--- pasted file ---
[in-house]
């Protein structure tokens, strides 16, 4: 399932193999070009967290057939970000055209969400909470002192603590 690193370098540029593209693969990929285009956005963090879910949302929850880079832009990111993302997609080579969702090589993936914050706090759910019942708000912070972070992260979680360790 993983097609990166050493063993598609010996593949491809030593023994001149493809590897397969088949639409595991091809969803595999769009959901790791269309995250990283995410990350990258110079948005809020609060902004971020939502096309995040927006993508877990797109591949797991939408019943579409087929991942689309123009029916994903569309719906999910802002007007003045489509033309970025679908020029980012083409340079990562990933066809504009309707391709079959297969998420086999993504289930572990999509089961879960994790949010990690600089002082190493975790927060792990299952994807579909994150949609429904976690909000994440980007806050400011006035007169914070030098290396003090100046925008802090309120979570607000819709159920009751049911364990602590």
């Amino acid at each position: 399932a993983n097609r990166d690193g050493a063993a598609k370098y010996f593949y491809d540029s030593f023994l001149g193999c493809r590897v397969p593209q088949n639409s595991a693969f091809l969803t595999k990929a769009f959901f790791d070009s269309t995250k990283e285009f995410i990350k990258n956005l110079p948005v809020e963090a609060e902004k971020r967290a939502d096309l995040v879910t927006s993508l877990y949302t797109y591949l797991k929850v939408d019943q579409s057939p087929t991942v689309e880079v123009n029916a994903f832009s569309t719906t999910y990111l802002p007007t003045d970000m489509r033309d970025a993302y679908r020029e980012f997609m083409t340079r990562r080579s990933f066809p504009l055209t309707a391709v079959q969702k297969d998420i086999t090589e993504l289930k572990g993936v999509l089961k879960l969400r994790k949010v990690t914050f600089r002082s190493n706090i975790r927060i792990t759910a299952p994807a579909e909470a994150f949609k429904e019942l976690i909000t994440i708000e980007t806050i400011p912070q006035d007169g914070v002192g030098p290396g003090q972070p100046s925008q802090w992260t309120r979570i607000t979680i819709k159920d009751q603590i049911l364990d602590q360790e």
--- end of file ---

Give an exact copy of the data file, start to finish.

[in-house]
């Protein structure tokens, strides 16, 4: 399932193999070009967290057939970000055209969400909470002192603590 690193370098540029593209693969990929285009956005963090879910949302929850880079832009990111993302997609080579969702090589993936914050706090759910019942708000912070972070992260979680360790 993983097609990166050493063993598609010996593949491809030593023994001149493809590897397969088949639409595991091809969803595999769009959901790791269309995250990283995410990350990258110079948005809020609060902004971020939502096309995040927006993508877990797109591949797991939408019943579409087929991942689309123009029916994903569309719906999910802002007007003045489509033309970025679908020029980012083409340079990562990933066809504009309707391709079959297969998420086999993504289930572990999509089961879960994790949010990690600089002082190493975790927060792990299952994807579909994150949609429904976690909000994440980007806050400011006035007169914070030098290396003090100046925008802090309120979570607000819709159920009751049911364990602590």
């Amino acid at each position: 399932a993983n097609r990166d690193g050493a063993a598609k370098y010996f593949y491809d540029s030593f023994l001149g193999c493809r590897v397969p593209q088949n639409s595991a693969f091809l969803t595999k990929a769009f959901f790791d070009s269309t995250k990283e285009f995410i990350k990258n956005l110079p948005v809020e963090a609060e902004k971020r967290a939502d096309l995040v879910t927006s993508l877990y949302t797109y591949l797991k929850v939408d019943q579409s057939p087929t991942v689309e880079v123009n029916a994903f832009s569309t719906t999910y990111l802002p007007t003045d970000m489509r033309d970025a993302y679908r020029e980012f997609m083409t340079r990562r080579s990933f066809p504009l055209t309707a391709v079959q969702k297969d998420i086999t090589e993504l289930k572990g993936v999509l089961k879960l969400r994790k949010v990690t914050f600089r002082s190493n706090i975790r927060i792990t759910a299952p994807a579909e909470a994150f949609k429904e019942l976690i909000t994440i708000e980007t806050i400011p912070q006035d007169g914070v002192g030098p290396g003090q972070p100046s925008q802090w992260t309120r979570i607000t979680i819709k159920d009751q603590i049911l364990d602590q360790e």